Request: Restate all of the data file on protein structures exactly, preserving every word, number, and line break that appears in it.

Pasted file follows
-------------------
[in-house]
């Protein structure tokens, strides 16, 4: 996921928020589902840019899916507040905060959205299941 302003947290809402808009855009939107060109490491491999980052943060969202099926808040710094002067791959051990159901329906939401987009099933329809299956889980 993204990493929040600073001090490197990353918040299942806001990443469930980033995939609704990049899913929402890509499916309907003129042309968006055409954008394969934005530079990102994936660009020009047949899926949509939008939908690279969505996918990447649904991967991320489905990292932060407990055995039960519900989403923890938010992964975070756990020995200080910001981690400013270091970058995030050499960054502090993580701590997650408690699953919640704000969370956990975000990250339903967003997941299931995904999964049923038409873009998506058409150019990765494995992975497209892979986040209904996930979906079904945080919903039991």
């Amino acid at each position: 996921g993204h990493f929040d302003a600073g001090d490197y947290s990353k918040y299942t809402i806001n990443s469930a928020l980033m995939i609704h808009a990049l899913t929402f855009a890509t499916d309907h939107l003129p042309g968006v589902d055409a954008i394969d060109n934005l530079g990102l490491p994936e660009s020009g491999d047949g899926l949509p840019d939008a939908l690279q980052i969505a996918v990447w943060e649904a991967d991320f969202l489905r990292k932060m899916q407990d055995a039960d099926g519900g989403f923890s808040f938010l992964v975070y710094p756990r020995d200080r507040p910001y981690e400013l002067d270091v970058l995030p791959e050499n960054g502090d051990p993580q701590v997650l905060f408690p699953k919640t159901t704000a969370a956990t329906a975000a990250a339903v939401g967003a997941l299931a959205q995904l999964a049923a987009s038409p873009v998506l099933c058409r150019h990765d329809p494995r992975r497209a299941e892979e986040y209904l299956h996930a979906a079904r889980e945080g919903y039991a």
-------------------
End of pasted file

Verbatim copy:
[in-house]
């Protein structure tokens, strides 16, 4: 996921928020589902840019899916507040905060959205299941 302003947290809402808009855009939107060109490491491999980052943060969202099926808040710094002067791959051990159901329906939401987009099933329809299956889980 993204990493929040600073001090490197990353918040299942806001990443469930980033995939609704990049899913929402890509499916309907003129042309968006055409954008394969934005530079990102994936660009020009047949899926949509939008939908690279969505996918990447649904991967991320489905990292932060407990055995039960519900989403923890938010992964975070756990020995200080910001981690400013270091970058995030050499960054502090993580701590997650408690699953919640704000969370956990975000990250339903967003997941299931995904999964049923038409873009998506058409150019990765494995992975497209892979986040209904996930979906079904945080919903039991």
């Amino acid at each position: 996921g993204h990493f929040d302003a600073g001090d490197y947290s990353k918040y299942t809402i806001n990443s469930a928020l980033m995939i609704h808009a990049l899913t929402f855009a890509t499916d309907h939107l003129p042309g968006v589902d055409a954008i394969d060109n934005l530079g990102l490491p994936e660009s020009g491999d047949g899926l949509p840019d939008a939908l690279q980052i969505a996918v990447w943060e649904a991967d991320f969202l489905r990292k932060m899916q407990d055995a039960d099926g519900g989403f923890s808040f938010l992964v975070y710094p756990r020995d200080r507040p910001y981690e400013l002067d270091v970058l995030p791959e050499n960054g502090d051990p993580q701590v997650l905060f408690p699953k919640t159901t704000a969370a956990t329906a975000a990250a339903v939401g967003a997941l299931a959205q995904l999964a049923a987009s038409p873009v998506l099933c058409r150019h990765d329809p494995r992975r497209a299941e892979e986040y209904l299956h996930a979906a079904r889980e945080g919903y039991a």